Voluntourism in Thailand: Adventures With Purpose
Three teams of volunteers head to Thailand to document their travels while doing good
Voluntourism, authentic travel experiences and opportunities to personally connect with locals — if this doesn't sound like your dream vacation, then you're a bit behind the curve. Experiential travel and voluntourism opportunities are trending, thanks to a growing number of socially conscious travelers and the millennial generation, who are expected to have $2.45 trillion of purchasing power in 2015.
On a recent trip to Thailand, I hooked up with three teams of volunteers who were finalists in the Tourism Authority of Thailand's Ultimate Moments contest. Each team, made up of three millennials (surprise!), traveled to a different part of the country to donate their time and skills to a community in need. Based on their photos, videos and social media posts during and after the trip, one team won their community a $1,000 grant and a $500 cash prize for themselves.
But they weren't doing manual labor and sweating buckets in the middle of Thailand's summer season the entire time. There were plenty of chances to explore the destination's cultural and historic sites, and check off a few items from the bucket list as well. It's not every day that you get to bathe and feed rescued elephants after all.
Or learn how to make authentic Pad Thai from a family who has been perfecting their recipe for generations.
Without a doubt, living like a local is one of the highlights of volunteering, whether it's learning the ancient art of Batik painting...
fishing for catfish the traditional way...
or helping villagers perform their daily tasks.
"My voluntourism experience with Ultimate Moments in Thailand, was phenomenal," said Amy Boudsady of the winning team, Thai-Namic Trio. "We visited the north of Thailand — a region of mountainous forests, hill tribes and thriving agricultural communities — and stayed with the people of the Ban Hua Tung village, learning and assisting with the conservation efforts their community was undertaking in the region."
For the Thai-Namic Trio that meant teaching English to schoolchildren, weaving bamboo baskets, planting bamboo trees, painting a "Welcome to Baan Hua Tung” sign and building a dam out of bags of rice.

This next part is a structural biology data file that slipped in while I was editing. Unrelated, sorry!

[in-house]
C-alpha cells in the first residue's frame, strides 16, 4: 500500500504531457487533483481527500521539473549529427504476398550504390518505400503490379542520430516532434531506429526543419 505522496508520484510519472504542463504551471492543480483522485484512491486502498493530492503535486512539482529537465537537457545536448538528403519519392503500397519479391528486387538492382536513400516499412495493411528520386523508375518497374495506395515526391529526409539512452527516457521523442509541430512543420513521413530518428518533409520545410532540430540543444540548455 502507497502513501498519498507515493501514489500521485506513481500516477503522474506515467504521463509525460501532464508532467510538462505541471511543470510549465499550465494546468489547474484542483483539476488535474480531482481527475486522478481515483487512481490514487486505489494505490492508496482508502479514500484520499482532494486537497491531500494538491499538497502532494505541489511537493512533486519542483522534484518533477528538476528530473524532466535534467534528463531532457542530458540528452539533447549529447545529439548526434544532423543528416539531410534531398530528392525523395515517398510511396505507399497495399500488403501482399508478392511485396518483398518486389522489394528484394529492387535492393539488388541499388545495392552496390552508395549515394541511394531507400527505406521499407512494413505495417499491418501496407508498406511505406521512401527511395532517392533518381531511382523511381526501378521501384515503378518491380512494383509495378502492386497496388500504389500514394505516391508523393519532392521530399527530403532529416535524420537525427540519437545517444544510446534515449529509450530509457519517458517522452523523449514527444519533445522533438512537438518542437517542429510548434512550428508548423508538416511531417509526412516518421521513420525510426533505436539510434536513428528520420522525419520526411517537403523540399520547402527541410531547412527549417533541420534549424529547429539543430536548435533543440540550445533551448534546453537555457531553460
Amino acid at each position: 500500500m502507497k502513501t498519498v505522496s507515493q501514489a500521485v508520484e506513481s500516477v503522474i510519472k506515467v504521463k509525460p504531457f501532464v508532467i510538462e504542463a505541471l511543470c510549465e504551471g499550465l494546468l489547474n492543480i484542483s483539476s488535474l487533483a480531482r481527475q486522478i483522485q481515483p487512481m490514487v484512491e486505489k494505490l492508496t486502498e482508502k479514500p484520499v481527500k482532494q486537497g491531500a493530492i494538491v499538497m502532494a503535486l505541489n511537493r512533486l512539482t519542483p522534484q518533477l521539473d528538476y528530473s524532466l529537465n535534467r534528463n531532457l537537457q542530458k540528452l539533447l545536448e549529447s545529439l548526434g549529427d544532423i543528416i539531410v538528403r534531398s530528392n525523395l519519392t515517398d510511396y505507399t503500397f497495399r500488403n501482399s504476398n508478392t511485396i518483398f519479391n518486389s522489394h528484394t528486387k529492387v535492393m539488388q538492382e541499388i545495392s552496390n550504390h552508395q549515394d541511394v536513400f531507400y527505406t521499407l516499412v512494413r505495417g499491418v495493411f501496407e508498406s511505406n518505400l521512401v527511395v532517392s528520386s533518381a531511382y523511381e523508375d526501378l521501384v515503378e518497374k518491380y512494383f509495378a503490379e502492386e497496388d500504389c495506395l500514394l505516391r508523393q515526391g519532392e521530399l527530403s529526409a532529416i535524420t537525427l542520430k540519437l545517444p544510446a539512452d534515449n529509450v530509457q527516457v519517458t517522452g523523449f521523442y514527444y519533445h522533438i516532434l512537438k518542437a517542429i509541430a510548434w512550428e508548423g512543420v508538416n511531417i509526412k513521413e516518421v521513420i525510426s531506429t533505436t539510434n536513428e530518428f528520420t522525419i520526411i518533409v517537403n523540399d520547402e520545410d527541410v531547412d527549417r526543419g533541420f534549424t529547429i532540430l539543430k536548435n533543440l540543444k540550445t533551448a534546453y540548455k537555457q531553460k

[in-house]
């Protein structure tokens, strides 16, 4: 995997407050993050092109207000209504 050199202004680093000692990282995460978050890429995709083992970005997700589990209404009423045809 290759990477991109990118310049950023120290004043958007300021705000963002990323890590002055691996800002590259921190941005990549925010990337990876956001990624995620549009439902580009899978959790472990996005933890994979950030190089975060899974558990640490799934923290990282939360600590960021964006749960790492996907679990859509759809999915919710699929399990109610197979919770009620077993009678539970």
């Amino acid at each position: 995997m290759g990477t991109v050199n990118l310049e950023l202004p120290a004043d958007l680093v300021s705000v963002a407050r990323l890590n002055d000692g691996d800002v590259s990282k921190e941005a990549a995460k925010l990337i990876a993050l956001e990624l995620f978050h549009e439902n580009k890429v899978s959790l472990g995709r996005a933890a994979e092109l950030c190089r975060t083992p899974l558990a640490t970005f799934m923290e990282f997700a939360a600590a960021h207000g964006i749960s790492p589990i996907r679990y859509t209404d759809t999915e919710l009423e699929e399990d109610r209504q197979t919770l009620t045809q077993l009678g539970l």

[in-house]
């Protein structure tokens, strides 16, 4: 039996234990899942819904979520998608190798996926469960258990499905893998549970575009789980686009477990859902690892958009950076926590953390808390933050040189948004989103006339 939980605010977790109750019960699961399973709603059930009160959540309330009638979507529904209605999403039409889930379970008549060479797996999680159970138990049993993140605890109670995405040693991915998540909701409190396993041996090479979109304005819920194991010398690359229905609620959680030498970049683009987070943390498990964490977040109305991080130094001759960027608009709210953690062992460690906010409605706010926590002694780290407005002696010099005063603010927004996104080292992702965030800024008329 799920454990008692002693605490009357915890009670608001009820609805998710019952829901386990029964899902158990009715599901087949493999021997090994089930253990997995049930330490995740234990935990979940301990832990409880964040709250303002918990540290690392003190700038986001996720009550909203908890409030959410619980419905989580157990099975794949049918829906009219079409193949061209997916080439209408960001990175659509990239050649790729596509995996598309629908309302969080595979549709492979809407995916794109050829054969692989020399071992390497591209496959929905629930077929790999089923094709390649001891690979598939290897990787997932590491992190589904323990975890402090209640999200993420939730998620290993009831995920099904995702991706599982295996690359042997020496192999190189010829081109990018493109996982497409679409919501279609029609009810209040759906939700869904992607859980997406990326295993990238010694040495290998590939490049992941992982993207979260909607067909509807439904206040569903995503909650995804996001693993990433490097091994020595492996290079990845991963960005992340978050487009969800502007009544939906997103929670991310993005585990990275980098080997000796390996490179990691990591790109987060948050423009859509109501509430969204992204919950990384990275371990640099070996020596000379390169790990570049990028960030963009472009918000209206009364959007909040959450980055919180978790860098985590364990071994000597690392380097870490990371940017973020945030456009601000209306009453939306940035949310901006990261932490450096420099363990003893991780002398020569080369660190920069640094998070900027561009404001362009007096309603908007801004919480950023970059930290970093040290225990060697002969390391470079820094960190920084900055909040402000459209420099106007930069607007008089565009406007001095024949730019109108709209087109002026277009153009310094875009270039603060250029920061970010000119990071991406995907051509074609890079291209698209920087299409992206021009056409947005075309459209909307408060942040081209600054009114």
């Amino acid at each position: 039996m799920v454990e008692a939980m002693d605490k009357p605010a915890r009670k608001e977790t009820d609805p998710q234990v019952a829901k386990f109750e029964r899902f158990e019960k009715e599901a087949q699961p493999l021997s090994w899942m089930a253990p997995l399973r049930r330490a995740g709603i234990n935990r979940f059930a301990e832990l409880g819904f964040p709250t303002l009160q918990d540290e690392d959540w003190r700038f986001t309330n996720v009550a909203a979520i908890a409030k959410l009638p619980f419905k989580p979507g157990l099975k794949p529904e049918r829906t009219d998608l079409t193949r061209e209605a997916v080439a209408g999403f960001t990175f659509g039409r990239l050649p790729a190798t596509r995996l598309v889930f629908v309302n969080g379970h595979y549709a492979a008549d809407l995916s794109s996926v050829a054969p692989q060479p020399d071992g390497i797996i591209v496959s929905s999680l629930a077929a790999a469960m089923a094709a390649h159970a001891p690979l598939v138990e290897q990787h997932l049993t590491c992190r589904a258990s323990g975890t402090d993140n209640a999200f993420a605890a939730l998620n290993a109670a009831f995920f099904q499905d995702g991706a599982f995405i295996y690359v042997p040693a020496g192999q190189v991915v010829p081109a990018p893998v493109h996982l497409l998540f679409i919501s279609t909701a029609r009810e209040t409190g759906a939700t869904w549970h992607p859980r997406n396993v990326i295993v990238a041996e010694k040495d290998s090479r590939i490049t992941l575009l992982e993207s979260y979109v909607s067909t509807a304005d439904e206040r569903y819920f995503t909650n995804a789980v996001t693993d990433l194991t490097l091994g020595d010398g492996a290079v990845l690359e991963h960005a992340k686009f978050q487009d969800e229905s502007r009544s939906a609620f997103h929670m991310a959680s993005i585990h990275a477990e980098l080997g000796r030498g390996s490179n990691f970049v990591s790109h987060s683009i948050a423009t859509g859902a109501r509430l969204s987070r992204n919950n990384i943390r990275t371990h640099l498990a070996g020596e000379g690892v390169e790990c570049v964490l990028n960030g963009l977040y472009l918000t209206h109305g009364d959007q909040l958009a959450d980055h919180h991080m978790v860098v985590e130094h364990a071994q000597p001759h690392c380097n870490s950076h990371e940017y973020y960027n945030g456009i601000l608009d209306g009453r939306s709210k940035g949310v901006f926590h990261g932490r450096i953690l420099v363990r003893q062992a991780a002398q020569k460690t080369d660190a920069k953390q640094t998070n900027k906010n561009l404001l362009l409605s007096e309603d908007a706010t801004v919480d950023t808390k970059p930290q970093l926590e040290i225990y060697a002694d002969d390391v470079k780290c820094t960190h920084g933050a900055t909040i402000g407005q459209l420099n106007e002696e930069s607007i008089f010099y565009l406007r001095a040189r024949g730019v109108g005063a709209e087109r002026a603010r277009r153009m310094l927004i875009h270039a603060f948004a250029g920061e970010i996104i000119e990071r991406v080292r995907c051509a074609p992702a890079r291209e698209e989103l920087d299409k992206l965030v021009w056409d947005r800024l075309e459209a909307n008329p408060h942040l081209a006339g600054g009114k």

During their home stay, the Thai-Namic Trio learned about Baan Hua Tung's innovative efforts to create a community-level biofuel production — one that uses pig manure. Manure collected from the community is converted into biogas that is safe for household use, and around 90 percent of villagers cook using this sustainable form of gas.
"Our volunteering projects were great, and experiencing the daily lives of locals was even more memorable," said Boudsady. "The people of Baan Hua Tung were so welcoming and understanding. I still can't shake it off."
Several voluntourism itineraries, like the Thai-Namic Trio's experience in Baan Hua Tung, are available through the Tourism Authority of Thailand and STA Travel. One such excursion, a 15-day itinerary in Phang Nga, includes all meals, accommodations and airport transfers. Volunteers will help protect the region's beaches through bio-diversity studies and beach patrols. Other efforts include teaching children English and promoting environmental awareness to the wider community. In their free time, volunteers will explore the surrounding areas as well as surf, dive, kayak and snorkel. The Phang Nga package starts at $1,665 per person, and is one of many ways that travelers can leave an impact on the local community while making memories that will last for years to come.
To book one of Tourism Authority of Thailand and STA Travel's voluntourism packages, call 1-800-965-0343 or click here.
My trip to Thailand was made possible by the Tourism Authority of Thailand. Views expressed are my own.